5 Full lecture 2006.pdf - Mountain Drainage Research Group Page

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5 Full lecture 2006.pdf - Mountain Drainage Research Group Page

From Schumm (1963):ESS 426 5-6 Spring 2006


ESS 426 5-7 Spring 2006


A more detailed channel reach classification developed by Rosgen (1994) recognizes 7major and 42 minor channel types based on channel pattern, entrenchment, width-to-depthratio, sinuosity, slope, and bed material size. Although Rosgen (1994) demonstrated that hismajor channel types exhibit distinct roughness coefficients and hydraulic geometry relationships,the classification lacks a process basis. This shortcoming is emphasized by the lack of anyexplanation of the rationale underlying Rosgen's assessment of response potential for each minorchannel type. In contrast, Whiting and Bradley (1993) present a process-based classification forheadwater channels that associates channel morphology with the potential for debris flowimpacts, channel substrate size, and the processes and rates of fluvial sediment transport.Paustian et al. (1992) provide an excellent example of a valley-scale classification emphasizingregion-specific associations with channel morphology and processes.ESS 426 5-8 Spring 2006


Hierarchical ClassificationDifferent spatial scales are incorporated explicitly into some classification schemes. Theprinciple is common to many schemes but is made explicit here: the character of each level inthe hierarchy is dependent on the the context set by the higher level.ESS 426 5-9 Spring 2006


Other examples:From Washington State’s Timber, Fish, and Wildlife approach:Forcingfunctions:Responsevariables:ESS 426 5-10 Spring 2006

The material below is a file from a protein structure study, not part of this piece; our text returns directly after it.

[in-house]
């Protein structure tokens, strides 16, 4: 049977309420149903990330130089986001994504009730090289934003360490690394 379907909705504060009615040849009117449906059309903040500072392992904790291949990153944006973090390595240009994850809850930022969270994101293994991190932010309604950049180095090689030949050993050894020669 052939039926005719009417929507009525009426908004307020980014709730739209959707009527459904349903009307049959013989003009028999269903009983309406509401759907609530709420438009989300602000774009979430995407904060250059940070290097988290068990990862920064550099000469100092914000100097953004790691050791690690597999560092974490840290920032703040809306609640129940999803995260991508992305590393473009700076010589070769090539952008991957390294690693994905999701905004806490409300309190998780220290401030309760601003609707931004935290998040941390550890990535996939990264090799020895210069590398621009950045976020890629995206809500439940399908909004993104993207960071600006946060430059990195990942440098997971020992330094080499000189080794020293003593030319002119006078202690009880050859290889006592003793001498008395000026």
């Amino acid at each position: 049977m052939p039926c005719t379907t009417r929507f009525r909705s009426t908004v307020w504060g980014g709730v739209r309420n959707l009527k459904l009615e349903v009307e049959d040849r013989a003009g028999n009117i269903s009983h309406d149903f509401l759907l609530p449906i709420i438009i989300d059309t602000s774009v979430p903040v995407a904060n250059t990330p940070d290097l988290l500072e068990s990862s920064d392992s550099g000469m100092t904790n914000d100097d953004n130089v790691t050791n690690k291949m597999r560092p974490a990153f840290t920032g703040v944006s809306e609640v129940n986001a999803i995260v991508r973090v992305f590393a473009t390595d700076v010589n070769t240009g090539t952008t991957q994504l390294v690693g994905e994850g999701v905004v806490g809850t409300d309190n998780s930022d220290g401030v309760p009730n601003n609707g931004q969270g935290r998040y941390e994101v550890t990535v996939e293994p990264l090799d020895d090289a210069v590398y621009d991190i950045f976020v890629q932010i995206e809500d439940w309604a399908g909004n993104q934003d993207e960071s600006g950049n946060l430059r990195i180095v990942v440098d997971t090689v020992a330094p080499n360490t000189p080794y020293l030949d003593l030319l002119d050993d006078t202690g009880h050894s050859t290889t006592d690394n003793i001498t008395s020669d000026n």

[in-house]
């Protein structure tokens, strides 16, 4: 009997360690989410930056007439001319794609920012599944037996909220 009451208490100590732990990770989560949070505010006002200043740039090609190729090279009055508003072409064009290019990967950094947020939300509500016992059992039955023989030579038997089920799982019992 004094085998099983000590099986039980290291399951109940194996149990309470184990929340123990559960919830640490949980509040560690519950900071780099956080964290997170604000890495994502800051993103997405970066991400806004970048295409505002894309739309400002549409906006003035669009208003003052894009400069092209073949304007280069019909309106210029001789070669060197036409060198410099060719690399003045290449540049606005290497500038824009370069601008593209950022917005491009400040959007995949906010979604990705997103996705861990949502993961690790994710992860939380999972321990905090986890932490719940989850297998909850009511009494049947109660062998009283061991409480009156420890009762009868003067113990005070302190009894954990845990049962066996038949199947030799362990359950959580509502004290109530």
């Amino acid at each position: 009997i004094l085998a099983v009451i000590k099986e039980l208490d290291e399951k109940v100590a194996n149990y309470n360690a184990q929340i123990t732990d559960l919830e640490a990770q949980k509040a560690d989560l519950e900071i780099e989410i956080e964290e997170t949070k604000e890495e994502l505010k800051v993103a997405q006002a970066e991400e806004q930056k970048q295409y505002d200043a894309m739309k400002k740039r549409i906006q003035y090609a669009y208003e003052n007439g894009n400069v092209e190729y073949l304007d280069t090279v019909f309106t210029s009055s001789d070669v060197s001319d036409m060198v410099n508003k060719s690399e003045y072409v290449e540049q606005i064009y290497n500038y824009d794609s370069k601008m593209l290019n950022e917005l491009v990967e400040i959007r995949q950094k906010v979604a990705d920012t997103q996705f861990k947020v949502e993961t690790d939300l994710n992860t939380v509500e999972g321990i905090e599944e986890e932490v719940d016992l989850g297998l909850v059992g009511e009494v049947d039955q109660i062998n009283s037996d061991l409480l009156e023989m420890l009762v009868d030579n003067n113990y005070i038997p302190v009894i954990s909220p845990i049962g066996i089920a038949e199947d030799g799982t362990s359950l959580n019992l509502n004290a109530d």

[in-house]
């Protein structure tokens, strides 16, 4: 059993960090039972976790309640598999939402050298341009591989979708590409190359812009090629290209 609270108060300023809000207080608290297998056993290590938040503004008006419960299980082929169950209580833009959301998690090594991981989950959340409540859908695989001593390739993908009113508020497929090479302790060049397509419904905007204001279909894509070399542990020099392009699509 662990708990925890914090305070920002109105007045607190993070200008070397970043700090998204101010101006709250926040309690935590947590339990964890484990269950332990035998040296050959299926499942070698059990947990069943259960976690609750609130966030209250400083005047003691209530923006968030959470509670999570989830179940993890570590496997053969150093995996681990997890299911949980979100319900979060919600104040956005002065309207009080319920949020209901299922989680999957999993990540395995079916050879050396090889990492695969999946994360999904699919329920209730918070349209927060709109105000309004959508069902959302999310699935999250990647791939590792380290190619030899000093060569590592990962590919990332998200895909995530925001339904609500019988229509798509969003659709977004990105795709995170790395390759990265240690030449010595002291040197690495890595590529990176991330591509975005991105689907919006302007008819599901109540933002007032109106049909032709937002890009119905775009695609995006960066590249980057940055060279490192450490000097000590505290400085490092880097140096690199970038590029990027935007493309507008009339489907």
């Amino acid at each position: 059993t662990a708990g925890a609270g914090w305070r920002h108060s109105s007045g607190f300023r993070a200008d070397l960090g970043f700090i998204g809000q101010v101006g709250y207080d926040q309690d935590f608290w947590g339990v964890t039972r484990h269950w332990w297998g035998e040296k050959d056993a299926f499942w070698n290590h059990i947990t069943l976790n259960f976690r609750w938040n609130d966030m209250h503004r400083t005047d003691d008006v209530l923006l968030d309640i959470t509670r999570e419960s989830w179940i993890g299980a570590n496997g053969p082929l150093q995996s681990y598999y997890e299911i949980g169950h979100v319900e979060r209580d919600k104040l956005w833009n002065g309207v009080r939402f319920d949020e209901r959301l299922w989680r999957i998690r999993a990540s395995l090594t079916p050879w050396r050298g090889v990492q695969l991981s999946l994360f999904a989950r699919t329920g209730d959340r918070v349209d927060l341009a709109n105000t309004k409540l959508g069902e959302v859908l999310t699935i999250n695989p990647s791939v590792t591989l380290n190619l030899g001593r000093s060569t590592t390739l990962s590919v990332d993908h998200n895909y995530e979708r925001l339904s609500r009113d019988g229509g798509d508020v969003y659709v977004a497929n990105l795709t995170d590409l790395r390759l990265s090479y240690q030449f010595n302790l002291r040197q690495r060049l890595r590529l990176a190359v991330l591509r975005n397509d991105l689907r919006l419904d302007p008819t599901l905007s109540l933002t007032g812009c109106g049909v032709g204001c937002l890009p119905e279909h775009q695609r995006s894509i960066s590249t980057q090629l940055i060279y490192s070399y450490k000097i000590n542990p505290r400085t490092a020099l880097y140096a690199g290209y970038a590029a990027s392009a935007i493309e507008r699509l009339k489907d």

Montgomery and Buffington (1997)This paper established a process-based scheme for classifying channels, with the explicitintent of tying morphologic conditions to channel processes, particularly the role of debris flows,large woody debris, and sediment transport and deposition. It was developed explicitly formountain drainage basins, i.e. watersheds with steep bedrock headwaters that decline intoincreasingly broad alluvial valleys. Note that although this is a common pattern in watersheds itis not ubiquitous—and so, as with any other classification scheme, it is not universally applicable.Their different channel types are:• Colluvial Channels: The small channels that are wholly surrounded by colluvium (i.e.,sediment transported by hillslope processes such as creep or landsliding and not by streamtransport) that generally lie at the tips of the channel network.• Cascade Channels: The steepest of the alluvial channels, characterized by large clasts thatform the primary roughness elements and impose a strongly three-dimensional structure tothe flow. Tumbling flow around individual boulders dissipates most of the energy of the flow;bed morphology is disorganized with at most small pools that span a fraction of the totalchannel width.• Step-Pool Channels: Channels displaying full-width-spanning accumulations of coarsesediment that form a sequence of steps, typically one to four channel-widths apart, thatseparate low-gradient pools filled with finer sediment. The step-forming sediment is mobilebut only at very high discharges; in contrast, sediment in the pools can be rapidly flusheddownstream over the intervening steps. The spacing of the steps appears to maximize theflow resistance (Whittaker and Jaeggi, 1982) suggesting that this morphology is essential formaintaining a stable low-flow bed under slope and discharge conditions that would otherwisereadily transport sediment downstream. Both “free” and “forced” step-pool channels can beidentified, depending on whether alluvial (i.e., episodically transported) sediment orimmovable obstructions (e.g., bedrock or large logs) form the majority of the steps.• Plane-Bed Channels: Channels lacking well-defined bedforms and instead displaying long,and commonly channel-wide, reaches of uniform “riffles” or “glides.” In contrast to thesteeper channels any flow oscillation is generally horizontal, not vertical, but the lateralvariations are insufficient to produce pronounced meanders and associated pools.• Pool-Riffle Channels: The most common of the lowland stream channels, with laterallyoscillating flow producing a sequence of pools at the outside of bends with corresponding barson the inside of bends. In the relatively straight reach between each bend a more laterallyuniform riffle forms. Analogous to step-pool channels, the classification recognizes “free”ESS 426 5-11 Spring 2006